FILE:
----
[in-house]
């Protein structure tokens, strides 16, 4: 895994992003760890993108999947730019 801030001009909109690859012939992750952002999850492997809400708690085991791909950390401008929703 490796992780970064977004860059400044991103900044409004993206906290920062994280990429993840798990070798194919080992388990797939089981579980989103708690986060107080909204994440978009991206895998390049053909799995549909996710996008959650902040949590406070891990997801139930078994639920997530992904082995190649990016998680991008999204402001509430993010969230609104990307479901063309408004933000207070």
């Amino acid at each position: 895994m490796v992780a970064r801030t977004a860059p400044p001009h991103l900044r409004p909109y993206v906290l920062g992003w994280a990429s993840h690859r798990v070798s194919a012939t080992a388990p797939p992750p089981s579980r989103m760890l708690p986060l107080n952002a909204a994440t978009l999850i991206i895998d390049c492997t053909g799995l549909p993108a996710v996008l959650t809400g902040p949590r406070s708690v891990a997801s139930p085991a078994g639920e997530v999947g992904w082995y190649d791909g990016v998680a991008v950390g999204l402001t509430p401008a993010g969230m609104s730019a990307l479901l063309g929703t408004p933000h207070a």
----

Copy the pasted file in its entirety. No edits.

[in-house]
């Protein structure tokens, strides 16, 4: 895994992003760890993108999947730019 801030001009909109690859012939992750952002999850492997809400708690085991791909950390401008929703 490796992780970064977004860059400044991103900044409004993206906290920062994280990429993840798990070798194919080992388990797939089981579980989103708690986060107080909204994440978009991206895998390049053909799995549909996710996008959650902040949590406070891990997801139930078994639920997530992904082995190649990016998680991008999204402001509430993010969230609104990307479901063309408004933000207070």
């Amino acid at each position: 895994m490796v992780a970064r801030t977004a860059p400044p001009h991103l900044r409004p909109y993206v906290l920062g992003w994280a990429s993840h690859r798990v070798s194919a012939t080992a388990p797939p992750p089981s579980r989103m760890l708690p986060l107080n952002a909204a994440t978009l999850i991206i895998d390049c492997t053909g799995l549909p993108a996710v996008l959650t809400g902040p949590r406070s708690v891990a997801s139930p085991a078994g639920e997530v999947g992904w082995y190649d791909g990016v998680a991008v950390g999204l402001t509430p401008a993010g969230m609104s730019a990307l479901l063309g929703t408004p933000h207070a």